Entertainment behind the scenes
“Who Owns My Heart” ponders Miley Cyrus in her new single.
Certainly not Disney, judging by the latest writhe and grind music video from the teen who found fame, and millions of tween girl fans, as “Hannah Montana”.
Cyrus has spent most of the past year trying to distance herself from her Hannah Montana alter-ego, even though the TV series is still running on the Disney Channel.
But with still a month to go before she turns 18 in November, the raunchy video for “Who Owns My Heart” has sparked another round of raised eyebrows and hand-wringing about her sexed-up new image.
“Who Owns My Heart” finds Cyrus lying on a bed in a seedy room, making come-to-bed eyes at the camera, trying on skimpy outfits for a party, flashing a leg in a limo and grinding with party-goers (male and female) on the dance floor. It follows the release in June of the raunchy “I Can’t Be Tamed” pop video from her new album which Cyrus said at the time was all about girls empowering themselves.
The latest movies from Sylvester Stallone, Julia Roberts and Michael Cera will forever be remembered by film buffs as the last to be reviewed on the weekly TV show “At the Movies,” which ended its influential 35-year run this past weekend. Syndicator Disney announced in March that it was canceling the show because it no longer made financial sense to produce.
The show, originated by rival Chicago newspapermen Gene Siskel and Roger Ebert, brought film criticism to mainstream America. The two scribes passionately debated each other on the merits of Hollywood blockbusters and small art-house releases, making or breaking movies with their trademarked (literally) thumbs-up and thumbs-down recommendations.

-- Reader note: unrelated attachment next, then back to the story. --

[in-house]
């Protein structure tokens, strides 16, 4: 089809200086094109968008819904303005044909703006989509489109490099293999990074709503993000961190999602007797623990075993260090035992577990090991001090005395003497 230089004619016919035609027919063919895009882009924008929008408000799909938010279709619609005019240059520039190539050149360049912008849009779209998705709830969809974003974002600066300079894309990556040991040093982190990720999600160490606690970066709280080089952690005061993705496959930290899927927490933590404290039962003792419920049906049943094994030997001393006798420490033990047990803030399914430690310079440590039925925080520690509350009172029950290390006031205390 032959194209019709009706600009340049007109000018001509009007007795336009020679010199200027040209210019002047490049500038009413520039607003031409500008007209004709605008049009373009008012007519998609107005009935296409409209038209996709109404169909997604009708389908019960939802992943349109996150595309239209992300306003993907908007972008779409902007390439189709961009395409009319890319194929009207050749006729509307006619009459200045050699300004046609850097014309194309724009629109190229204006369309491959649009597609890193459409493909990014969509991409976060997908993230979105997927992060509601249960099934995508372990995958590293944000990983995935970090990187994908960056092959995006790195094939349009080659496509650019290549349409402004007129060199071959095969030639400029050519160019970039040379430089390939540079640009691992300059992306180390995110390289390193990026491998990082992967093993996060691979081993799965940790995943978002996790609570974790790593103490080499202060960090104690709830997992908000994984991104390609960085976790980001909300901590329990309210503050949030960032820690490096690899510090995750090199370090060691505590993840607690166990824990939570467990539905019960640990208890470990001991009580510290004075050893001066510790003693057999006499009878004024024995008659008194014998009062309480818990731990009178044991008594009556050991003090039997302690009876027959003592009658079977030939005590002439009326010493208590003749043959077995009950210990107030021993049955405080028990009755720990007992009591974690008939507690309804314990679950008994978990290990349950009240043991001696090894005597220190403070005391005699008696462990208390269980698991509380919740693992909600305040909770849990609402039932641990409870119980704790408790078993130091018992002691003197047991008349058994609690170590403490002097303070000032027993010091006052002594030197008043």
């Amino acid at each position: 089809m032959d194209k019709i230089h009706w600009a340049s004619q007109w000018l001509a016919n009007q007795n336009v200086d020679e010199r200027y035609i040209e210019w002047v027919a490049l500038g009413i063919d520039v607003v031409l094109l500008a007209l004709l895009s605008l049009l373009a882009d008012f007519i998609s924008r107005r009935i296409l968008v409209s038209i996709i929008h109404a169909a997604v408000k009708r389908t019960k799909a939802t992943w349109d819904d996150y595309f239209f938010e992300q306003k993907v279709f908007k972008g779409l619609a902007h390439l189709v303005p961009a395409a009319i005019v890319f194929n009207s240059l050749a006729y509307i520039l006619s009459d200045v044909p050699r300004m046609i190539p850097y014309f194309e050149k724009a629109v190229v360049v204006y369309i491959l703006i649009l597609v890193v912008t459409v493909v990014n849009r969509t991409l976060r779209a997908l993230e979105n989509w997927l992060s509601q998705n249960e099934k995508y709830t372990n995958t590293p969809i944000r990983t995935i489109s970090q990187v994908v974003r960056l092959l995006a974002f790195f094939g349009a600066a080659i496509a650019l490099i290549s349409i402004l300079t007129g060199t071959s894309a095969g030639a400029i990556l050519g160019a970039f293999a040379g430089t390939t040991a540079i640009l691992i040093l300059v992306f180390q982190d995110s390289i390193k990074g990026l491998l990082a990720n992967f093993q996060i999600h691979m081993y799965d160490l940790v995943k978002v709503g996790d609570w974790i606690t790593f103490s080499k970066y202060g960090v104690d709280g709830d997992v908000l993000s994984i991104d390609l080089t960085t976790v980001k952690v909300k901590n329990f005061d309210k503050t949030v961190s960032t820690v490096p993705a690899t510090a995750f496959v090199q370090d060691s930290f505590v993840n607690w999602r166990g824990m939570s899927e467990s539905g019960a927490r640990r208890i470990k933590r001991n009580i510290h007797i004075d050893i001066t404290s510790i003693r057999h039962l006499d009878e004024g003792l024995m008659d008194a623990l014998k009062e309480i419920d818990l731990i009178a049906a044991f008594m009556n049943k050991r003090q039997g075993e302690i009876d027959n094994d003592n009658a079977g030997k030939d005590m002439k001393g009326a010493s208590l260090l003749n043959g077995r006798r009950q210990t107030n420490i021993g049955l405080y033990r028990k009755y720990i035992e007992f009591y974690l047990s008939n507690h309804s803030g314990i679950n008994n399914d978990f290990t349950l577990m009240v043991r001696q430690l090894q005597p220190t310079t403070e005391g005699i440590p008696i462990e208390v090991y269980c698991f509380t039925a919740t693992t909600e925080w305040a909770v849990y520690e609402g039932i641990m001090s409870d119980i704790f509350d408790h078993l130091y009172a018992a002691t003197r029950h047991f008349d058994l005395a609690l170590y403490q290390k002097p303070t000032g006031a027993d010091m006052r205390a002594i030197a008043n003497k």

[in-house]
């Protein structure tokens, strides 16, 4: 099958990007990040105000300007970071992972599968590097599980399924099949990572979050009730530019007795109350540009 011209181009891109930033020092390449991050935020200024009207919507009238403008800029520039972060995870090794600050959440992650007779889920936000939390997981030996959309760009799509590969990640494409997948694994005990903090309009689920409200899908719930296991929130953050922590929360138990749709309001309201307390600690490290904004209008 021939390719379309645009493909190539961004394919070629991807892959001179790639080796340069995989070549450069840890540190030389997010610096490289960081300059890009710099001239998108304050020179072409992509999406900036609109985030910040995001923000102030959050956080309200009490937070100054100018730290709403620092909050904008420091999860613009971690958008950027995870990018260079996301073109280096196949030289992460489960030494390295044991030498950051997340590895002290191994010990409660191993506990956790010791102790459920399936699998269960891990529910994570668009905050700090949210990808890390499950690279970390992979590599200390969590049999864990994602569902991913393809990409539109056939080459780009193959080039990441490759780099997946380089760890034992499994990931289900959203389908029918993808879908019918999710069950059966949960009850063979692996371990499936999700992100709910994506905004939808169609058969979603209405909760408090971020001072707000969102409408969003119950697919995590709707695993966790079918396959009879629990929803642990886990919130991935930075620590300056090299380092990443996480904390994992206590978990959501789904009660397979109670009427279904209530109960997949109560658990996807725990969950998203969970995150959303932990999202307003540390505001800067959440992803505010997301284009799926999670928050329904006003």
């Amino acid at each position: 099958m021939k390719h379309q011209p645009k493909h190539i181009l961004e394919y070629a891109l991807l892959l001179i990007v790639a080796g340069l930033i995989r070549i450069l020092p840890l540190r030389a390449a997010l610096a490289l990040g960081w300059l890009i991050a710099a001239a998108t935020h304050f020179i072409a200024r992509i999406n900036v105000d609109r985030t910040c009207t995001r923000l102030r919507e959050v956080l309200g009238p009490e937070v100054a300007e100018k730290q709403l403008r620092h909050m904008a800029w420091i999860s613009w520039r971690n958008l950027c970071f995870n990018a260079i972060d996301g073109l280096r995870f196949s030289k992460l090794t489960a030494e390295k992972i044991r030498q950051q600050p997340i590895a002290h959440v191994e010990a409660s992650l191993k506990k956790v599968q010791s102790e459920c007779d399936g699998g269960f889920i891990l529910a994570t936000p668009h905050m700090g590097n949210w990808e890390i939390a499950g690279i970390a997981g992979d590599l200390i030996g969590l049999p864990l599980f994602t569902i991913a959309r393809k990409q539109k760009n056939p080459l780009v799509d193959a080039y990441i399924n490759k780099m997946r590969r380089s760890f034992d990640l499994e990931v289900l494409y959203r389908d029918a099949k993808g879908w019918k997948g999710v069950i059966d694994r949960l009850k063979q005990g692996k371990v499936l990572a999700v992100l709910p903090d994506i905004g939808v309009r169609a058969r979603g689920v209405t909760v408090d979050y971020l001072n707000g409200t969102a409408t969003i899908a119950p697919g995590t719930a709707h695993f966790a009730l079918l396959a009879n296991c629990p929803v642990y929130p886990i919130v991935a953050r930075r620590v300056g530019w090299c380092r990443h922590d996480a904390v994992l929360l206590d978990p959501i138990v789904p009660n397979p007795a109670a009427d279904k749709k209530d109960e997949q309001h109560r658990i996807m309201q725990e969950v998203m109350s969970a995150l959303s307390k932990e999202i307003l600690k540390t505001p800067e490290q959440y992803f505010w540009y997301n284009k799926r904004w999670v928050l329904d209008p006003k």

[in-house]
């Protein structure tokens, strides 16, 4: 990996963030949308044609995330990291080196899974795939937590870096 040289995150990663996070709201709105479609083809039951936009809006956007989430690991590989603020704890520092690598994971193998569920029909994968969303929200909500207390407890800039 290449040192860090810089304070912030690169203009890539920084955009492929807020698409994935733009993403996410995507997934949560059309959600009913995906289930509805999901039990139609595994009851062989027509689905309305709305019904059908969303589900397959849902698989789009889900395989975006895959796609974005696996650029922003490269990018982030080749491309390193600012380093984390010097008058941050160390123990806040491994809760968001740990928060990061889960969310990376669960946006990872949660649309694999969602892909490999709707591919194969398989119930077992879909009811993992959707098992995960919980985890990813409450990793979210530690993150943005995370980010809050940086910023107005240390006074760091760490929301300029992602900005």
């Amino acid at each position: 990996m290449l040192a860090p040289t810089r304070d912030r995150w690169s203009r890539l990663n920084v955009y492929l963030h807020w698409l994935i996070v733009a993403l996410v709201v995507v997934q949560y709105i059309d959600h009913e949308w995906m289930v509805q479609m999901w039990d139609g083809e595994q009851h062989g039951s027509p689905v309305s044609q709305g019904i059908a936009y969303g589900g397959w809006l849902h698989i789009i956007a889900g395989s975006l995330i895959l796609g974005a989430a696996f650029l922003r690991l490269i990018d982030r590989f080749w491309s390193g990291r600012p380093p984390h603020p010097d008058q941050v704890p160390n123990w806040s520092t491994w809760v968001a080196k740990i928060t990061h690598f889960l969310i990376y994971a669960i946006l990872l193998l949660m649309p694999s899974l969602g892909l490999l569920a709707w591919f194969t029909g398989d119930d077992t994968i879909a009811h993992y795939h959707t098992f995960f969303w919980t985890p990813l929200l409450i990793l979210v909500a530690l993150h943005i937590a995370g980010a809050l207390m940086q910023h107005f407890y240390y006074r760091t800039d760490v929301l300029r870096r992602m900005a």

Summertime, and the livin’ is easy. And Brian Wilson is raising the temperature with an album of Gershwin covers. The 14-track album, “Brian Wilson Reimagines Gershwin,” comes out in the United States and Canada (and Brazil) on Aug. 17 via Disney, in time to make the Grammys’ eligibility deadline. It reaches Australia and Asia the following week, and finally makes it to Europe on Sept. 6.
Among the usual suspects — “Someone to Watch Over Me,” “They Can’t Take That Away From Me” and “Summertime” — are two obscure tunes likely to excite fans of George and Ira Gershwin: “The Like in I Love You” and “Nothing But Love.” The former is an outtake from the 1924 musical “Lady, Be Good!” The latter is based on an unfinished 1929 song “Say My Say.” They are drawn from more than 100 piano demos left by composer George Gershwin at his death in 1937, and made available last year to Wilson by the Gershwin estates and their publisher Warner/Chappell Music. Wilson completed the pair with bandmate Scott Bennett.
(Writing and reporting by Corinne Heller)
Appearances by glam rocker Adam Lambert on two additional shows broadcast on the ABC network have been canceled following complaints to the Disney-owned station.
ABC had also canceled an appearance by Lambert on its “Good Morning America” news program a day after he performed at the live American Music Awards November telecast on ABC in November, during which he kissed a male keyboardist and simulated oral sex and other racy acts.